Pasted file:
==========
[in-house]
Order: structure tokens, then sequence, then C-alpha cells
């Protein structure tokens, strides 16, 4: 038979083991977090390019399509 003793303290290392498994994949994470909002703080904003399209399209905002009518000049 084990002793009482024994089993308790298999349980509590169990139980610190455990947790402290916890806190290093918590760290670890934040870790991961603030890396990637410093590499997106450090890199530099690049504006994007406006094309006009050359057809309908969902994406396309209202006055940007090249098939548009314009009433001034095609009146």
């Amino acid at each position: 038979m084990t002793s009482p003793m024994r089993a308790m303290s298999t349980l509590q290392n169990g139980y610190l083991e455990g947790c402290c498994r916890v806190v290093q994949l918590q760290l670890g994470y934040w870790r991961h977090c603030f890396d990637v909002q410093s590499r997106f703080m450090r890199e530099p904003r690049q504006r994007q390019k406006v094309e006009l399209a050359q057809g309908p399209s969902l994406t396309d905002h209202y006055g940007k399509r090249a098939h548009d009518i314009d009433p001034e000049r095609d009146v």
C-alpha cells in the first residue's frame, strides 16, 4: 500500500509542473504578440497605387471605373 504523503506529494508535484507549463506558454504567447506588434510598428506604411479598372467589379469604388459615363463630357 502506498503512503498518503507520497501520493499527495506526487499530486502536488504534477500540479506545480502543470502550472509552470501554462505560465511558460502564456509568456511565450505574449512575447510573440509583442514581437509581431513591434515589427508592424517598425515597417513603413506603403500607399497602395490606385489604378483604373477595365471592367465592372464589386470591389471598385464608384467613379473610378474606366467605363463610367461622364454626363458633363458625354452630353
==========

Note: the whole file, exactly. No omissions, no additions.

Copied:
[in-house]
Order: structure tokens, then sequence, then C-alpha cells
């Protein structure tokens, strides 16, 4: 038979083991977090390019399509 003793303290290392498994994949994470909002703080904003399209399209905002009518000049 084990002793009482024994089993308790298999349980509590169990139980610190455990947790402290916890806190290093918590760290670890934040870790991961603030890396990637410093590499997106450090890199530099690049504006994007406006094309006009050359057809309908969902994406396309209202006055940007090249098939548009314009009433001034095609009146």
């Amino acid at each position: 038979m084990t002793s009482p003793m024994r089993a308790m303290s298999t349980l509590q290392n169990g139980y610190l083991e455990g947790c402290c498994r916890v806190v290093q994949l918590q760290l670890g994470y934040w870790r991961h977090c603030f890396d990637v909002q410093s590499r997106f703080m450090r890199e530099p904003r690049q504006r994007q390019k406006v094309e006009l399209a050359q057809g309908p399209s969902l994406t396309d905002h209202y006055g940007k399509r090249a098939h548009d009518i314009d009433p001034e000049r095609d009146v």
C-alpha cells in the first residue's frame, strides 16, 4: 500500500509542473504578440497605387471605373 504523503506529494508535484507549463506558454504567447506588434510598428506604411479598372467589379469604388459615363463630357 502506498503512503498518503507520497501520493499527495506526487499530486502536488504534477500540479506545480502543470502550472509552470501554462505560465511558460502564456509568456511565450505574449512575447510573440509583442514581437509581431513591434515589427508592424517598425515597417513603413506603403500607399497602395490606385489604378483604373477595365471592367465592372464589386470591389471598385464608384467613379473610378474606366467605363463610367461622364454626363458633363458625354452630353